Some of the more expensive cameras like Canon EOS-1Ds Mark II has a
    voice-memo function, so it can't be all that bad, can it?

    /Lars


    "Randy Berbaum" <> skrev i meddelandet
    news:eqc9ti$gj6$...
    > Lars Forslin <lars.privat_nospamdevice@monarda_nospamdevice.se> wrote:
    > : I am looking into the DSLR market to find something suitable. However
    > : it seems like almost none of the newer SLR:s have a voice-memo
    > : function. How come? It's not fair that the manufacturers first lures us
    > : into a habit of using voice-memo, then when we want to upgrade, they
    > : remove that nice feature. Do they think we want to carry a notebook
    > : around? Come on, we live in the electronic age.
    >
    > I guess I never did find a need to record what I said to my camera (and
    > some of what I say shouldn't be recorded). If I need to note something
    > about my photo that isn't automatically recorded in EXIF or obvious from
    > the content, I do carry a tiny notebook for jotted notes.
    >
    > But if you just Have to talk while taking a photo, check at your local
    > office supply or electronics store. There are many brands of tiny little
    > "dictation" recorders that are about the size of a disposable lighter that
    > hang from a lanyard around yourt neck, that will record your musings.
    > Some can be set to voice activated so you wouldn't have to turn them on
    > (but will be triggered by every utterance by you or anyone around you).
    > Also they will record much more than the short "notes" feature of some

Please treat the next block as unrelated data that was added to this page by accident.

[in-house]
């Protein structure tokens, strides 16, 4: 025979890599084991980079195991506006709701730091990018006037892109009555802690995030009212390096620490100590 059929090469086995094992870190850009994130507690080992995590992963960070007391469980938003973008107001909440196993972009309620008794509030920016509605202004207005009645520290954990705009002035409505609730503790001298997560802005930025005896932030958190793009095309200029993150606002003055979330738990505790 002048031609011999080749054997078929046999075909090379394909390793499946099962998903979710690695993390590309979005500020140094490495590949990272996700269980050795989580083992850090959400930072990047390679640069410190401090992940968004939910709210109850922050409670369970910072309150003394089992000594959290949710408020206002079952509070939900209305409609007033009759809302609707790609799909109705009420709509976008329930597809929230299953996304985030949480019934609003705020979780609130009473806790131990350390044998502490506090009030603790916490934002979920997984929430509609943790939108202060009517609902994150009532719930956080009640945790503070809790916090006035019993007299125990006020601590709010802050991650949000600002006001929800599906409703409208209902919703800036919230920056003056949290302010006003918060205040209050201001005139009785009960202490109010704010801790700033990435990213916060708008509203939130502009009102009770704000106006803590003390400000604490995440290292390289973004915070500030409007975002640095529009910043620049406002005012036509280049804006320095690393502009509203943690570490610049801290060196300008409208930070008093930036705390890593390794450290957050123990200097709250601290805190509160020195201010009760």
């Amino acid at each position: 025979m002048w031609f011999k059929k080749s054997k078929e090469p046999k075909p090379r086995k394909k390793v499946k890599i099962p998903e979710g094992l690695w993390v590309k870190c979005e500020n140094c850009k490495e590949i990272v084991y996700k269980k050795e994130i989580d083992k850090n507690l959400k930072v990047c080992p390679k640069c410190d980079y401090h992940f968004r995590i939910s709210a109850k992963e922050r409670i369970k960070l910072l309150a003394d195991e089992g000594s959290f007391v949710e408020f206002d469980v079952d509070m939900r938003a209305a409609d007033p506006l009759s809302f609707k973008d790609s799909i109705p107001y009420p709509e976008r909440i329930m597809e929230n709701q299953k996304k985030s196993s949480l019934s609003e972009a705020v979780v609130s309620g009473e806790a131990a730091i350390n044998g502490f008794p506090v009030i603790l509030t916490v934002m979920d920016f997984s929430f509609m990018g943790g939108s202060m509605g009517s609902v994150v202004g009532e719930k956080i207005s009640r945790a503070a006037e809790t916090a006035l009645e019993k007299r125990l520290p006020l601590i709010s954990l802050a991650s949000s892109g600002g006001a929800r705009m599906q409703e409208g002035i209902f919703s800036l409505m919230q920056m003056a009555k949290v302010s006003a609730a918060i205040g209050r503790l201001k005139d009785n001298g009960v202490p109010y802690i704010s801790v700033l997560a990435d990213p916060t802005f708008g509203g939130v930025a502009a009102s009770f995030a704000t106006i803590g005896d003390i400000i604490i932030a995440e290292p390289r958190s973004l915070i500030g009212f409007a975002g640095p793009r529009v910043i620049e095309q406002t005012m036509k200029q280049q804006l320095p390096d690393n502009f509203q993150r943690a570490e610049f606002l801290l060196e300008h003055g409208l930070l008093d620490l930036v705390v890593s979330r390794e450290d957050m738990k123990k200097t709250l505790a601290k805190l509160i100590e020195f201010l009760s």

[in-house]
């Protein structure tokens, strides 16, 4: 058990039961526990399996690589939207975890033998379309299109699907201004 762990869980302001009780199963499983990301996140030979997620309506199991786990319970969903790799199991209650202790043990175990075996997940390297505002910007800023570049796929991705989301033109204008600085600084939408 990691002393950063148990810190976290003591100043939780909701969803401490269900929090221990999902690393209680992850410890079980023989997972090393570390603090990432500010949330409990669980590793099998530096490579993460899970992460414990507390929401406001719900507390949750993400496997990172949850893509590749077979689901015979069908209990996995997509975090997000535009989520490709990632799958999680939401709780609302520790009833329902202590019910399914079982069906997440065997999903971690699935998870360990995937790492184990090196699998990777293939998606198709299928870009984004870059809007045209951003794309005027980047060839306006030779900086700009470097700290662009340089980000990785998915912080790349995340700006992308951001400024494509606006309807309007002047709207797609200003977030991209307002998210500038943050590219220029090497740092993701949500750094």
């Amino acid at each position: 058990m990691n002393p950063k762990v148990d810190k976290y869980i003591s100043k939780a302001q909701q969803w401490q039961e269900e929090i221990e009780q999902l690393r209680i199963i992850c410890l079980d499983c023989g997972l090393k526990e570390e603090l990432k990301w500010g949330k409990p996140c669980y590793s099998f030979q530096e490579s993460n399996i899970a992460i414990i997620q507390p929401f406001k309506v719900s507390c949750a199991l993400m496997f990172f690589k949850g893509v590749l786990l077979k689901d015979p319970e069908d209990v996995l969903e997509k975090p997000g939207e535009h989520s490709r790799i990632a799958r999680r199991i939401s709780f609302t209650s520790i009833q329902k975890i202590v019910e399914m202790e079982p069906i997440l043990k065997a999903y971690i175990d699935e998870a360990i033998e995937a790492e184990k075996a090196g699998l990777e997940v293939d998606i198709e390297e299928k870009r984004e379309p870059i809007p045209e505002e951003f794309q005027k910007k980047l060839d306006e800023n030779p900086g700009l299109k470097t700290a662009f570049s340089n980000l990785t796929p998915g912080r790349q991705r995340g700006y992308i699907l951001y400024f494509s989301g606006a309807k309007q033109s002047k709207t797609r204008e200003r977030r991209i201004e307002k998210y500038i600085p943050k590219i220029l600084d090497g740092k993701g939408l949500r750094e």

> cameras. Some may even accept a memory card (possibly the same kind of
    > card you use in your camera) so you could use the same equipment to store
    > (archive) your photos to store the audio notes in the same directory. And
    > if you rename the audio files with the same name as the appropriate
    > image, you can keep everything straight for years to come. All you have
    > to remember is to say the number of the image when you check the image on
    > the display while recording your deathless prose. :)
    >
    > Randy
    >
    > ==========
    > Randy Berbaum
    > Champaign, IL
    >
    Lars Forslin, Feb 7, 2007
    #19
  20. Lars Forslin

    Lars Forslin Guest

    Exactly, you understand what I mean. Yes let's hope for some development in
    this area. I am willing to pay, but the 1D Mk II is a bit too expensive :)
    /Lars

    "Roger N. Clark (change username to rnclark)" <> skrev i
    meddelandet news:...
    > Lars Forslin wrote:
    >> I am looking into the DSLR market to find something suitable. However it
    >> seems like almost none of the newer SLR:s have a voice-memo function. How
    >> come? It's not fair that the manufacturers first lures us into a habit of
    >> using voice-memo, then when we want to upgrade, they remove that nice
    >> feature. Do they think we want to carry a notebook around? Come on, we
    >> live in the electronic age.
    >>

    > I do like the microphone in the 1D mark II. I use to carry a notepad
    > to jot notes. But writing notes on a pad takes more time than a quick
    > audio
    > recording. Then I switched to a hand held microphone. But tagging
    > the recording to the photo was a pain, and sometimes in the heat of field
    > action got totally confusing. The 1D Mark II records a wav file with
    > the same name (+.wav) as the image you have displayed when you record, so
    > the
    > sound clip is effectively attached to your image.
    >
    > I use the audio to describe things in the scene,
    > identification of animals, and to record animal sounds to go with
    > the picture. Here is a test page with a 30 second
    > clip recorded by the 1D Mark II:
    > http://www.clarkvision.com/features/bosque sound
    > A 30 second sound clip takes 275 KBytes on the CF card, so pretty
    > negligible compared to the image. I wish the 30D had a microphone.
    > The Canon 1D series are the only DSLRs that record sound that
    > I am aware of. I need such a camera at work, and I have looked
    > for lower cost alternatives but found none. Let's hope at PMA
    > in early march, new DSLRs with sound will be introduced.
    >
    > Roger
    Lars Forslin, Feb 7, 2007
    #20